His accomplishment from the day before only started sinking in Sunday when he returned to the York College campus.
Tim Hartung's friends reminded him that just six people in the country are faster than him. Well, in the NCAA Division III cross country ranks, that is. Among 280 runners, Hartung nabbed seventh place Saturday in Indiana with a time of 24 minutes, 43.6 seconds, just 18 seconds behind the first-place finisher.
It marked the highest finish of any runner from the Capital Athletic Conference in the history of the CAC. Hartung also became York's first cross country All-American -- an honor bestowed to the race's top 15 finishers.
"When I first crossed the finish line on Saturday it was pretty shocking," Hartung said Sunday evening. "I was expecting to be fighting for a top-15 spot."
It's also pretty shocking considering where Hartung placed in the race a year ago (50th) and what obstacles he overcame at the start of this season. Obstacles that brought up the possibility of the 6-foot, 1-inch junior sitting out this year.
Stomach bug: The first obstacle came in August, when Hartung and doctors suspected his stomach bug had the symptoms of "runner's colitis." It's a term that Hartung said isn't an actual accepted medical condition. But most runners have heard of it at one point. And it causes cramping and diarrhea.
"I've had an issue with that ever since high school," Hartung said. "It started up after coming back from leukemia."
That's right. Hartung had also battled acute lymphoblast leukemia in high school. He was diagnosed with it his freshman year at Gov. Mifflin High School and he went through intense chemotherapy treatments before coming back to earn all-division honors in cross country his junior and senior years.
The initial tests for colitis, however, didn't sound right when doctors told him he had clogged arteries. Luckily, a second opinion from doctors at Hershey Medical Center came back clear. And the stomach bug subsided. And the discussions between Hartung and Spartans' third-year cross country coach Erick Camodeca of Hartung redshirting were shelved.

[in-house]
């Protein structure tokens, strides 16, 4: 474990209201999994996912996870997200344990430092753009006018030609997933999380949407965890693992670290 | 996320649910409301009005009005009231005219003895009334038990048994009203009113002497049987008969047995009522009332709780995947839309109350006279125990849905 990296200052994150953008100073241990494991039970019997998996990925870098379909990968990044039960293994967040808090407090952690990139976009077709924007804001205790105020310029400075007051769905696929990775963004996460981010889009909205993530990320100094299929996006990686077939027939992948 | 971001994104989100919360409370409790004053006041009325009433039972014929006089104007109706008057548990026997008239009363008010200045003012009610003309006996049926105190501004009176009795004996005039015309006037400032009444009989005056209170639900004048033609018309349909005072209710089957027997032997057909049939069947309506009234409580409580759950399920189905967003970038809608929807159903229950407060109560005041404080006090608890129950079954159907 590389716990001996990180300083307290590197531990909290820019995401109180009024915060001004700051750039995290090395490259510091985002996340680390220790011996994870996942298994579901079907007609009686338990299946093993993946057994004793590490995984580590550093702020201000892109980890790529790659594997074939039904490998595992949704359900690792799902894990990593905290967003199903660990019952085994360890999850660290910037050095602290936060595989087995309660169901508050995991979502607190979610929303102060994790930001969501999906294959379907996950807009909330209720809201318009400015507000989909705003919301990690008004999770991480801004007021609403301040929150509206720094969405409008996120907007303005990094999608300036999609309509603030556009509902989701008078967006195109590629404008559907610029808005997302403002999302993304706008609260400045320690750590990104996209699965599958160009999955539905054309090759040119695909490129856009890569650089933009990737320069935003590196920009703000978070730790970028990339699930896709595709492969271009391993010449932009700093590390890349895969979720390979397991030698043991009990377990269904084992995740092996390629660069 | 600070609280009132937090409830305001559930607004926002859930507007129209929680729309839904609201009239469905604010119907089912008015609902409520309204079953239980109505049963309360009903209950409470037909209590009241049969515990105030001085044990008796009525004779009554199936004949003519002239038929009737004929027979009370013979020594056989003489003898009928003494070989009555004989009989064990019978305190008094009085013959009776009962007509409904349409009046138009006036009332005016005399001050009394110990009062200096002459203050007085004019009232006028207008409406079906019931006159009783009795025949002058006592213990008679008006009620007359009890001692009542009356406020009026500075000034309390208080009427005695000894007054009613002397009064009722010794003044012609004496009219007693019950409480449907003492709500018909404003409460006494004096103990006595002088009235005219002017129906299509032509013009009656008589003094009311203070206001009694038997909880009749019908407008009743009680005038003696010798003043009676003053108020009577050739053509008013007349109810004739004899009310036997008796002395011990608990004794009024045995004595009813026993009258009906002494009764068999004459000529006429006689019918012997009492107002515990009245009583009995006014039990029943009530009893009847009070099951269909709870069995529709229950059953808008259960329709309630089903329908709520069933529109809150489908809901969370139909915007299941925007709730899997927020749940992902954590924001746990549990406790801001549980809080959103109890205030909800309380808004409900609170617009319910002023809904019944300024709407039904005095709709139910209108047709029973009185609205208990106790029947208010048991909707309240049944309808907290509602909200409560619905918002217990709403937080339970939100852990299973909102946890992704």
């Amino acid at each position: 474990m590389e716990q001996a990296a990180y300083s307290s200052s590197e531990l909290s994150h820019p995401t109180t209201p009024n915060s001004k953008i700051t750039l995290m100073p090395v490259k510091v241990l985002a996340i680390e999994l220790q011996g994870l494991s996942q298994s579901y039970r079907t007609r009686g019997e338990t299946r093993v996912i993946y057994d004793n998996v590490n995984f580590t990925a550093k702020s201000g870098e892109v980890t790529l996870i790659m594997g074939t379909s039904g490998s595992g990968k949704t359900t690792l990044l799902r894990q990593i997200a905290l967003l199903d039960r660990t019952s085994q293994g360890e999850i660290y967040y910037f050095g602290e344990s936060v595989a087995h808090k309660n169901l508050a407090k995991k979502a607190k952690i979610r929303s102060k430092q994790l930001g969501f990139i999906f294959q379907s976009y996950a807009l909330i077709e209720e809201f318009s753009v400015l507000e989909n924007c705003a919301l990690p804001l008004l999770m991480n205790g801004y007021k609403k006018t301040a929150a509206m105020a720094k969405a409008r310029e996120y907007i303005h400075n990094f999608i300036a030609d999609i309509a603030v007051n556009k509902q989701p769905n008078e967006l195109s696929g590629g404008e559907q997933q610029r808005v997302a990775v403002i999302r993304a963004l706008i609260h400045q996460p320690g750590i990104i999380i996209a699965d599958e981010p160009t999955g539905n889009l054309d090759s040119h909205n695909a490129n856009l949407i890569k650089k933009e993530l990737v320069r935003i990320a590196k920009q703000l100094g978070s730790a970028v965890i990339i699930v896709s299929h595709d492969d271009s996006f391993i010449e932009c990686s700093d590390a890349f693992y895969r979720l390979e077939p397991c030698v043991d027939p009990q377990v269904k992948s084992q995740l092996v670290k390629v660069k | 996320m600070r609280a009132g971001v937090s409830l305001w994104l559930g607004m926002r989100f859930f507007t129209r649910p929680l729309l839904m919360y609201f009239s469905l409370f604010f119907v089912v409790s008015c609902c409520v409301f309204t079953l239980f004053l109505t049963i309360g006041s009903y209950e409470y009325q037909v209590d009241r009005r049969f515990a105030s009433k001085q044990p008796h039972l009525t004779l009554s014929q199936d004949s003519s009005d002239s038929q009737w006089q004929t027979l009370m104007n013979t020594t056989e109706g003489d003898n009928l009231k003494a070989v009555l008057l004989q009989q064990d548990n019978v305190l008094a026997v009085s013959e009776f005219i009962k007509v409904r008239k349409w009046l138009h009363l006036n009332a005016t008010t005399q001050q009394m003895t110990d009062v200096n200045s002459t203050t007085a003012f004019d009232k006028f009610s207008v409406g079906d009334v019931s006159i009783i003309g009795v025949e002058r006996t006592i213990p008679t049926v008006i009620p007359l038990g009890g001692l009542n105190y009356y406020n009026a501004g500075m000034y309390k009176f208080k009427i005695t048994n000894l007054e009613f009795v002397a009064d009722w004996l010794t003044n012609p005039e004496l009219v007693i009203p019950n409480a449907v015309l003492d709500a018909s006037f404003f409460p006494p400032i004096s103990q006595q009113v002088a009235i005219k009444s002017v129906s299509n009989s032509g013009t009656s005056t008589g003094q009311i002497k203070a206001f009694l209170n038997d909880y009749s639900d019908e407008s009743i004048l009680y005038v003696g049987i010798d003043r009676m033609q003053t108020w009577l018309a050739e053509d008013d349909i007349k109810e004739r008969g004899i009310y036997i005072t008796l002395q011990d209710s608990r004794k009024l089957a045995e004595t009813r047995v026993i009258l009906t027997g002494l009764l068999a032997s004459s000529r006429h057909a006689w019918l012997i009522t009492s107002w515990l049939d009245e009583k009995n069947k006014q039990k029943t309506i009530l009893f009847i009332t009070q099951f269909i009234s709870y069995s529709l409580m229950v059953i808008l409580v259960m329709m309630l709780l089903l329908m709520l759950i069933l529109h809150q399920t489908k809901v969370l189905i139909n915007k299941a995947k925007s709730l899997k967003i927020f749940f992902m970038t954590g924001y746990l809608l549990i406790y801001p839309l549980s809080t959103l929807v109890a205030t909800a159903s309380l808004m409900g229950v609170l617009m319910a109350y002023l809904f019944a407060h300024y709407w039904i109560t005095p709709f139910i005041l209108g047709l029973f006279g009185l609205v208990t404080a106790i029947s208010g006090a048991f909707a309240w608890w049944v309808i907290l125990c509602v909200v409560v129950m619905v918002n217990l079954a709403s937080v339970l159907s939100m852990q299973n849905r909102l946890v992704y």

Achilles: With the 2012 season slated to start on the first day of September, Hartung's return came at a good time. Unfortunately, his brief hiatus away from cross country while trying to figure out his medical issues may have ended up causing an Achilles injury in his right leg.
"I think it stemmed from me coming back pretty quickly and running hard after having a week-and-a-half off," Hartung said.
That's when Camodeca suggested some cross-training for Hartung. And the pain slowly started going away. Hartung wouldn't miss a race.
Another solid year: After nabbing the program's first CAC title a year ago, the Spartans' men's cross country team followed up by winning the conference crown again this fall. Hartung was named the CAC Men's Cross Country Athlete of the Year. Camodeca took home the conference's Coach of the Year honors for the second straight season. York also nabbed a program-best seventh-place finish at the NCAA D-III Mid-East Regional meet.
Not too shabby for a program that has more than doubled in size since having just seven runners in Camodeca's first year as head coach. Then again, it also helps having an athlete such as Hartung leading the charge.
"We'll just have to keep doing the same stuff that we've been doing because it seems to be working," Hartung said.
-- Reach John Walk at firstname.lastname@example.org.